Presently, New Jersey does not permit the cultivation of marijuana in the state. The quantity determines the penalties for cultivating cannabis. The quantity via a vis the penalties include:
Driving under the influence of marijuana or hashish is a serious crime in New Jersey. Refusing to hand over marijuana or hashish to a nearby police officer is a misdemeanor. Typically, the penalties for DUIs on marijuana in New Jersey vary according to an offender's DUI history. These offenses can be punished by:
Furthermore, the driving privileges of an adult offender shall be suspended, postponed, or revoked for between 6 months and two years of every person found guilty.
In March 1999, the National Academy of Sciences' Institute of Medicine researched the health benefits of marijuana. The research revealed that marijuana could treat or alleviate the pain or other symptoms associated with specific debilitating medical conditions like cancer, HIV, glaucoma, etc. Years later, on January 18, 2010, Ex-Governor Jon Corzine signed the New Jersey Compassionate Use Medical Marijuana Act (CUMMA), making New Jersey the 14th state to legalize marijuana for medical use. The implementation of CUMMA was stalled when Ex-Governor Chris Christie took office the next day. However, on August 9, 2012, New Jersey's Medical Marijuana Patient Registry reopened. Following this, registered physicians were allowed to initiate patient certifications with the Medical Marijuana Program (NJMMP). On September 10, 2013, Governor Christie signed into law a bill permitting patients younger than 18 years old to consume edible forms of marijuana.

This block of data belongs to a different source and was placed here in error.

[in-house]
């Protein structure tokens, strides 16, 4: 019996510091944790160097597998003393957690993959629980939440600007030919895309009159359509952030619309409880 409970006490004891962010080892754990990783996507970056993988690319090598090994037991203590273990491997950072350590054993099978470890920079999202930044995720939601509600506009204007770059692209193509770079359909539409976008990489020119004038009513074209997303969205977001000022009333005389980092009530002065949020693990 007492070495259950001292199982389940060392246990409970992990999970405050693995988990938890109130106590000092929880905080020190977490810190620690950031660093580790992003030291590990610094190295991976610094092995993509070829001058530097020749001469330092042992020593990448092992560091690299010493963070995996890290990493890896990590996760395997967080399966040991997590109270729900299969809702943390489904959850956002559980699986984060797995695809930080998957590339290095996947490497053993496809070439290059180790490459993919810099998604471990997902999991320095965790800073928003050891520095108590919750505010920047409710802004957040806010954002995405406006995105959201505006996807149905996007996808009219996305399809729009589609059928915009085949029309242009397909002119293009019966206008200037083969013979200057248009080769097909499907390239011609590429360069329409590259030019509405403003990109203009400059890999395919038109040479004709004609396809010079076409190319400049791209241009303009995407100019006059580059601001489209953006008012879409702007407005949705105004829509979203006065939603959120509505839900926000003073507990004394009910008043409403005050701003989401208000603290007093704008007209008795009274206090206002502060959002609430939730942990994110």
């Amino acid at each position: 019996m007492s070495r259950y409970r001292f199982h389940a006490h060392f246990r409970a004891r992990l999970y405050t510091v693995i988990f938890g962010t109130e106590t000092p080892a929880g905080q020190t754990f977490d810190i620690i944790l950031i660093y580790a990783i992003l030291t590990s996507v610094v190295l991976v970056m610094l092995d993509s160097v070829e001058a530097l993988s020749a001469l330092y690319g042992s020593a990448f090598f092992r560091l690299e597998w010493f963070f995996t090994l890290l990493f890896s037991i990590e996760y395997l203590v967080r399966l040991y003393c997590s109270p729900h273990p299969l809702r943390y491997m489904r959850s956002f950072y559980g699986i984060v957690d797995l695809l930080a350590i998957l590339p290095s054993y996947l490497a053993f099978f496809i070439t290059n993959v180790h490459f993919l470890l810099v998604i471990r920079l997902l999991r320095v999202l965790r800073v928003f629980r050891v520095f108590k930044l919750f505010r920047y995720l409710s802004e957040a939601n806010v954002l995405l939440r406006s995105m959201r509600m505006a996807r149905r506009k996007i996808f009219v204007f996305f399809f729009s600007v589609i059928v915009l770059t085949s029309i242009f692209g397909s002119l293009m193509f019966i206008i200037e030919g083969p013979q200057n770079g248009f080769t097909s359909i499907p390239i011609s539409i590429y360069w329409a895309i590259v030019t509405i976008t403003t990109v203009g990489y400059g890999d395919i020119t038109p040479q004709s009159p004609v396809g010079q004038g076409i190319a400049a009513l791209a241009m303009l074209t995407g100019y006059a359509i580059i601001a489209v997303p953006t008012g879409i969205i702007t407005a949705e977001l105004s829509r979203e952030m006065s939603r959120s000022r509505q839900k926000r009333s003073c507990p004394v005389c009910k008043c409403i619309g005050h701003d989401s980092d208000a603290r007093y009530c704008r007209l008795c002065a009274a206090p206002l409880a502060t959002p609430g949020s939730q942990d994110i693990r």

The first dispensary opened in December 2012 in Montclair Township. As of October 2015, four additional centers had opened in Woodbridge,Egg Harbor Township, Borough of Bellmawr, and Cranbury Township. In July 2017, New Jersey issued the sixth permit to the non-profit Harmony Foundation, which permitted it to cultivate marijuana in the Town of Secaucus. After an additional permit was obtained, Harmony Foundation opened a dispensary in Secaucus in June 2018.
In a bid to expand the medical marijuana measure, Governor Phil Murphy signed the Jake Honig Compassionate Use Medical Cannabis Act in July 2019. The provisions of the Act were to:
Between 2017 and 2019, there was a legislative controversy on recreational marijuana legalization. Senator Nicholas Scutari, a Democrat from Union, initiated legislation to legalize recreational marijuana in New Jersey, and on November 3, 2020, the New Jersey Public Question 1 was approved by voters in New Jersey. 67% of the voters voted yes, and 33% voted no. The New Jersey residents voted to approve an amendment to the state constitution to legalize the recreational use of cannabis by people aged 21 and older. Hence, the possession and use of marijuana for residents aged 21 and older were legalized.
Finally, on February 22, 2021, Governor Phil Murphy signed the New Jersey Cannabis Regulatory, Enforcement Assistance, and Marketplace Modernization Act into law. Consequent to this, the possession of up to 6 ounces (170 grams) of cannabis or 17 grams of hash was legalized and a marketplace framework was set up. The state issued 37 licenses for the sale of marijuana beginning in April 2022. The Governor also signed A5342 in 2021, addressing underage marijuana possession or consumption of marijuana.
Following the legalization of cannabis in New Jersey, restrictions have been set to regulate its use. The restrictions include: